If the young woman wanted to wrestle, she should compete with other females. There would be no question of immodesty or whether her opponents held back in fear of hurting her. There have always been equal but separate teams for competitive sports up unti this crazy relativistic age…and that is as it should be. The young man did the right thing. He gets it when many adults cannot. Vive la difference and hooray for this young man!

avatar Becca February 24, 2011 at 1:20 am

Mr. Merrell,
I have thoroughly appreciated your comments and I thank you for the compliment. I find you to be unquestionably thoughtful and respectful. I did not mean to accuse you (or Dr. Mitchell) of personally attacking Miss Herkelman’s character. I don’t think you did, or at least I don’t think that was your intention. It may be that applauding Mr. Northrup’s actions as gentlemanly necessarily criticizes Miss Herkelman’s actions as unladylike. However, I think the best possible thing to do for all sides is to make a statement that leads to productive and thoughtful conversation.

Lisa,
I don’t agree with a lot of what you said. I think that’s fine. We seem to have come down on different sides as a result of our different experiences. I did want to say that your statement, “There have always been equal but separate teams for competitive sports up unti this crazy relativistic age,” is just absolutely false. That Casey Herkelman must compete in men’s wrestling instead of in a women’s league is a prime example of the inequality between men’s and women’s athletics. Since the 1972 enactment of Title IX, leaps and bounds have been made in women’s sports (haha get it, leaps and bounds in sports). But clearly there is room for improvement.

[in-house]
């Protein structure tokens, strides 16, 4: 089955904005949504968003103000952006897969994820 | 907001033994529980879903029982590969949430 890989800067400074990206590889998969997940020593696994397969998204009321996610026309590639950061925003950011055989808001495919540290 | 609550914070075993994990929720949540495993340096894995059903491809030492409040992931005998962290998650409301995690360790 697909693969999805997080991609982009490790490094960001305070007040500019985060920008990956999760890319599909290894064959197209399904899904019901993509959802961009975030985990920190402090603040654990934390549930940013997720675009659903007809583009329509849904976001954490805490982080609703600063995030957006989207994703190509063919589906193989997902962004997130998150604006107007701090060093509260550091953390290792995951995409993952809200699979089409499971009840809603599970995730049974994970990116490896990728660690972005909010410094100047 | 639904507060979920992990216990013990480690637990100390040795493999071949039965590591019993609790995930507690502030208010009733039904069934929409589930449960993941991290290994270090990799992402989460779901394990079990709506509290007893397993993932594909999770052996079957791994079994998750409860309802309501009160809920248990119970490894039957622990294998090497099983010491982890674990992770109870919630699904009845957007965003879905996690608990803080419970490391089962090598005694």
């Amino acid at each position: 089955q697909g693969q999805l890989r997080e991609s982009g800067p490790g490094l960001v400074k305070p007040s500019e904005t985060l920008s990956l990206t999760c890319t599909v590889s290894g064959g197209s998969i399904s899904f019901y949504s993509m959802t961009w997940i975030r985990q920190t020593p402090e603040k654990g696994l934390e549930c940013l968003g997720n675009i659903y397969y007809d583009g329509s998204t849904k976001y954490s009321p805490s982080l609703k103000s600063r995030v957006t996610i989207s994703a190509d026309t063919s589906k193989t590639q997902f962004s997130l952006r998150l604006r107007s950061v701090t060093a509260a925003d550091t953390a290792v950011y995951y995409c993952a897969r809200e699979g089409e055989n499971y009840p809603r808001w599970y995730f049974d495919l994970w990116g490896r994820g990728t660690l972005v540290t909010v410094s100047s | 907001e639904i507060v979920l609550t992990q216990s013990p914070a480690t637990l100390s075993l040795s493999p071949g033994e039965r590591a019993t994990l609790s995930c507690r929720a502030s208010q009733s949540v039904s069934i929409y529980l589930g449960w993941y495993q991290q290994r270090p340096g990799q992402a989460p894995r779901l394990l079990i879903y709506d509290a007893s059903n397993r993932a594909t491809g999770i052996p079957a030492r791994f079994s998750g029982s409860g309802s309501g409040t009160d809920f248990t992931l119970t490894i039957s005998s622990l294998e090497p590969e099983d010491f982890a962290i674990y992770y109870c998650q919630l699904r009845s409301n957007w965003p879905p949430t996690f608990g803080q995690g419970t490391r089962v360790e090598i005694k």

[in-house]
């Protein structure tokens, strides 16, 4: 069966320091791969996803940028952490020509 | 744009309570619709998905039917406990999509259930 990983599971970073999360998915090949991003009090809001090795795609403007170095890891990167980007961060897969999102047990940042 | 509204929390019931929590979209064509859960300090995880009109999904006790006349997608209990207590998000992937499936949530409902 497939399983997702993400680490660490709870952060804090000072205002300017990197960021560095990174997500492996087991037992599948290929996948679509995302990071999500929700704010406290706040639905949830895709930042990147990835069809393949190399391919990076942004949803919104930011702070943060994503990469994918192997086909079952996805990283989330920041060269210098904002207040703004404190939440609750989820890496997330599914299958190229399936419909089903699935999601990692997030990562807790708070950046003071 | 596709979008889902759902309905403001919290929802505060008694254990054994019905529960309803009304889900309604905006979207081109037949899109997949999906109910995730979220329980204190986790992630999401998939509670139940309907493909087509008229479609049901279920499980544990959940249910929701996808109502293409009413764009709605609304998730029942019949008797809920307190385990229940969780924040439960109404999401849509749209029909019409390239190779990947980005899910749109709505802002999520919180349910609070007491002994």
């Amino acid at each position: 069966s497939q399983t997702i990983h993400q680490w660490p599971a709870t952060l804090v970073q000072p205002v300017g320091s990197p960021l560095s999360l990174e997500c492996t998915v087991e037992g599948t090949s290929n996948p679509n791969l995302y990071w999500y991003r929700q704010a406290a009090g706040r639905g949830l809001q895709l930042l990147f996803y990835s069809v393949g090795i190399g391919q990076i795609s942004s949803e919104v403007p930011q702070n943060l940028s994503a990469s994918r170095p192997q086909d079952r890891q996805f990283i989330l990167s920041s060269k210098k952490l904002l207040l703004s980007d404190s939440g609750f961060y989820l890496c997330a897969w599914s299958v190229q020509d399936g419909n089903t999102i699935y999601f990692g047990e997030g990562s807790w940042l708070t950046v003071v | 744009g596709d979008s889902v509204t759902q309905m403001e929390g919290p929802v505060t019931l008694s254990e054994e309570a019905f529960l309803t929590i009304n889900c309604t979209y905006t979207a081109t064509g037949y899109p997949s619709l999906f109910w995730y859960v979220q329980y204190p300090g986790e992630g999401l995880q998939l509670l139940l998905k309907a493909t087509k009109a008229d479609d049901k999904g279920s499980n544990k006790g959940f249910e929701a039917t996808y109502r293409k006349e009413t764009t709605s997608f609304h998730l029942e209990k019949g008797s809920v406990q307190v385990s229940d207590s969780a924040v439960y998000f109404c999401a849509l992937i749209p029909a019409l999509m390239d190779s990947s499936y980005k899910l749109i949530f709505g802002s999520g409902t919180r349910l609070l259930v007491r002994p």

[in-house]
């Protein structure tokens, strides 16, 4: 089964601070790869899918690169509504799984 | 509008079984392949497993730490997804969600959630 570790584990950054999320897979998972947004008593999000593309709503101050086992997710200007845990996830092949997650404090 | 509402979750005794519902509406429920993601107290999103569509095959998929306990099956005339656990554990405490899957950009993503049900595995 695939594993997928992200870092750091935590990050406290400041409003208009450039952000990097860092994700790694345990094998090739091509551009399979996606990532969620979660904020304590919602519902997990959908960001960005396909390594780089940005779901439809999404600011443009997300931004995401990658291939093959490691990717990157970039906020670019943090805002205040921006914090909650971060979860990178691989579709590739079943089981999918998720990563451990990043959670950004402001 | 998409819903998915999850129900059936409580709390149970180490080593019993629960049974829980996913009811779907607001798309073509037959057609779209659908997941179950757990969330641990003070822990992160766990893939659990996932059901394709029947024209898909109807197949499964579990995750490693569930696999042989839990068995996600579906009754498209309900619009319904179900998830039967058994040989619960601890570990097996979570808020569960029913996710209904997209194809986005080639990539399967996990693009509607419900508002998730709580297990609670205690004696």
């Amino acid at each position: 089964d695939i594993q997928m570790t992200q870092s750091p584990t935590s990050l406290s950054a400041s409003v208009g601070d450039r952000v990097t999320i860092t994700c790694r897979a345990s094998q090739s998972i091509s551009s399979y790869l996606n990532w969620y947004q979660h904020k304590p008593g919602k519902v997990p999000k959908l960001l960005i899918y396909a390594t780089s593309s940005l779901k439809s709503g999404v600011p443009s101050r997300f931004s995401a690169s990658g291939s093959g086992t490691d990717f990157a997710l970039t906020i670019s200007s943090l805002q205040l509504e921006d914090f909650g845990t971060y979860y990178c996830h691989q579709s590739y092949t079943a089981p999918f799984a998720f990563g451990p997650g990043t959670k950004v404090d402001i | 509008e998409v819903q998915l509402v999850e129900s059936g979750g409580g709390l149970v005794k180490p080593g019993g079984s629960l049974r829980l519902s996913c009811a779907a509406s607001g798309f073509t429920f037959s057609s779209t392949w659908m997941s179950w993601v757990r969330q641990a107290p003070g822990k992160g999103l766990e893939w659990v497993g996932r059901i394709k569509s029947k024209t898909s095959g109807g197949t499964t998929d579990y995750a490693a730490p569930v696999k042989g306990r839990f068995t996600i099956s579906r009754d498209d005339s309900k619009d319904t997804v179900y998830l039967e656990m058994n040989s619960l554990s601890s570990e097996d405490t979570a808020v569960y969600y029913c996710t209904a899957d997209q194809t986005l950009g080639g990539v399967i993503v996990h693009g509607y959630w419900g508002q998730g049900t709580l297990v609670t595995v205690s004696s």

avatar Sam M February 24, 2011 at 7:13 am

“That Casey Herkelman must compete in men’s wrestling instead of in a women’s league is a prime example of the inequality between men’s and women’s athletics”

I am not so sure. I would probably attribute this to a lack of interest. While this young lady wants to wrestle, most do not. It would probably be exceedingly difficult to field an all-female team, much less build a league in which schools schools could compete without traveling vast distances. Does this amount to inequality? I suppose so. But it’s no worse than the trouble a lot of kids face when they want to play polo or jai alai. There is not enough interest, and/or it would cost too much to field a team, so the school district says, “Too bad.”

Maybe if you buid it they will come. But with regards to female wrestling, I suspect not. Many colleges can’t even manage to field a men’s team.

But as for Lisa’s comment that women can’t ever compete, I disagree. Go to your local school’s track meet. In CERTAIN events, you will see at least some of the girls beating some of the boys. Women are quite adept at running, especially at distance. It is my understanding that women are closing the gap quite rapidly at the marathon level, and typically beat men in “ultra marathon” events at the 50 or 100 mile level.